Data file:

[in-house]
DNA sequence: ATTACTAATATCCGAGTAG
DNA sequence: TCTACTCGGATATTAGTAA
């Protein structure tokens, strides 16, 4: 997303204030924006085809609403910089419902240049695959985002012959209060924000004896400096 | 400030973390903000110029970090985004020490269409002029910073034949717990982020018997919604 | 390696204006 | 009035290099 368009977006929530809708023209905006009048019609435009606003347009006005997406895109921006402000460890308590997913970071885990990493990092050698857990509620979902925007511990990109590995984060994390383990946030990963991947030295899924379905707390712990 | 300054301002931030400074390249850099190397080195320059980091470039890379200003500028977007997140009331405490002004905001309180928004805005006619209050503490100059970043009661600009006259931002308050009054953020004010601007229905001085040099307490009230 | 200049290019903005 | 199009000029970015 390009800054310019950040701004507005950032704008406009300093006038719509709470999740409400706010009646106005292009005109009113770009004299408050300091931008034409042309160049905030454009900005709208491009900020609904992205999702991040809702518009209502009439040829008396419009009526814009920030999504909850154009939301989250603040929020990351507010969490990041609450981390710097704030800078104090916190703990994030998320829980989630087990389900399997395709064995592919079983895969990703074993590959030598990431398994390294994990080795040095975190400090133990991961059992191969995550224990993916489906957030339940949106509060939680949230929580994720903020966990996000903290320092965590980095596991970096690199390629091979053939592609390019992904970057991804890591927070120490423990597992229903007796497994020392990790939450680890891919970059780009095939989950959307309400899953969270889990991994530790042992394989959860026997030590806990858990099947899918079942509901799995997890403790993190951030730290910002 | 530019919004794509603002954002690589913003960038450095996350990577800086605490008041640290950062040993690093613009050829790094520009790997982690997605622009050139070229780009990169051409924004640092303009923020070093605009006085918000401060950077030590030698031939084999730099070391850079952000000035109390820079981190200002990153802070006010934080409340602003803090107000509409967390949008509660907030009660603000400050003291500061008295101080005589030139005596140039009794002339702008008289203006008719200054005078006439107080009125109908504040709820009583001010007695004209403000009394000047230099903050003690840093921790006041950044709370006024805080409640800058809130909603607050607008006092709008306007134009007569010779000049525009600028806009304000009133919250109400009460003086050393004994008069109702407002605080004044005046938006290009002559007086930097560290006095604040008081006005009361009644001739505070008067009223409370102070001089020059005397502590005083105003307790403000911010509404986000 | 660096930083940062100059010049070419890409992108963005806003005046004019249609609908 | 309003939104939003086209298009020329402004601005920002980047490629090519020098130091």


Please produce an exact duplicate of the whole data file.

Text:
[in-house]
DNA sequence: ATTACTAATATCCGAGTAG
DNA sequence: TCTACTCGGATATTAGTAA
């Protein structure tokens, strides 16, 4: 997303204030924006085809609403910089419902240049695959985002012959209060924000004896400096 | 400030973390903000110029970090985004020490269409002029910073034949717990982020018997919604 | 390696204006 | 009035290099 368009977006929530809708023209905006009048019609435009606003347009006005997406895109921006402000460890308590997913970071885990990493990092050698857990509620979902925007511990990109590995984060994390383990946030990963991947030295899924379905707390712990 | 300054301002931030400074390249850099190397080195320059980091470039890379200003500028977007997140009331405490002004905001309180928004805005006619209050503490100059970043009661600009006259931002308050009054953020004010601007229905001085040099307490009230 | 200049290019903005 | 199009000029970015 390009800054310019950040701004507005950032704008406009300093006038719509709470999740409400706010009646106005292009005109009113770009004299408050300091931008034409042309160049905030454009900005709208491009900020609904992205999702991040809702518009209502009439040829008396419009009526814009920030999504909850154009939301989250603040929020990351507010969490990041609450981390710097704030800078104090916190703990994030998320829980989630087990389900399997395709064995592919079983895969990703074993590959030598990431398994390294994990080795040095975190400090133990991961059992191969995550224990993916489906957030339940949106509060939680949230929580994720903020966990996000903290320092965590980095596991970096690199390629091979053939592609390019992904970057991804890591927070120490423990597992229903007796497994020392990790939450680890891919970059780009095939989950959307309400899953969270889990991994530790042992394989959860026997030590806990858990099947899918079942509901799995997890403790993190951030730290910002 | 530019919004794509603002954002690589913003960038450095996350990577800086605490008041640290950062040993690093613009050829790094520009790997982690997605622009050139070229780009990169051409924004640092303009923020070093605009006085918000401060950077030590030698031939084999730099070391850079952000000035109390820079981190200002990153802070006010934080409340602003803090107000509409967390949008509660907030009660603000400050003291500061008295101080005589030139005596140039009794002339702008008289203006008719200054005078006439107080009125109908504040709820009583001010007695004209403000009394000047230099903050003690840093921790006041950044709370006024805080409640800058809130909603607050607008006092709008306007134009007569010779000049525009600028806009304000009133919250109400009460003086050393004994008069109702407002605080004044005046938006290009002559007086930097560290006095604040008081006005009361009644001739505070008067009223409370102070001089020059005397502590005083105003307790403000911010509404986000 | 660096930083940062100059010049070419890409992108963005806003005046004019249609609908 | 309003939104939003086209298009020329402004601005920002980047490629090519020098130091």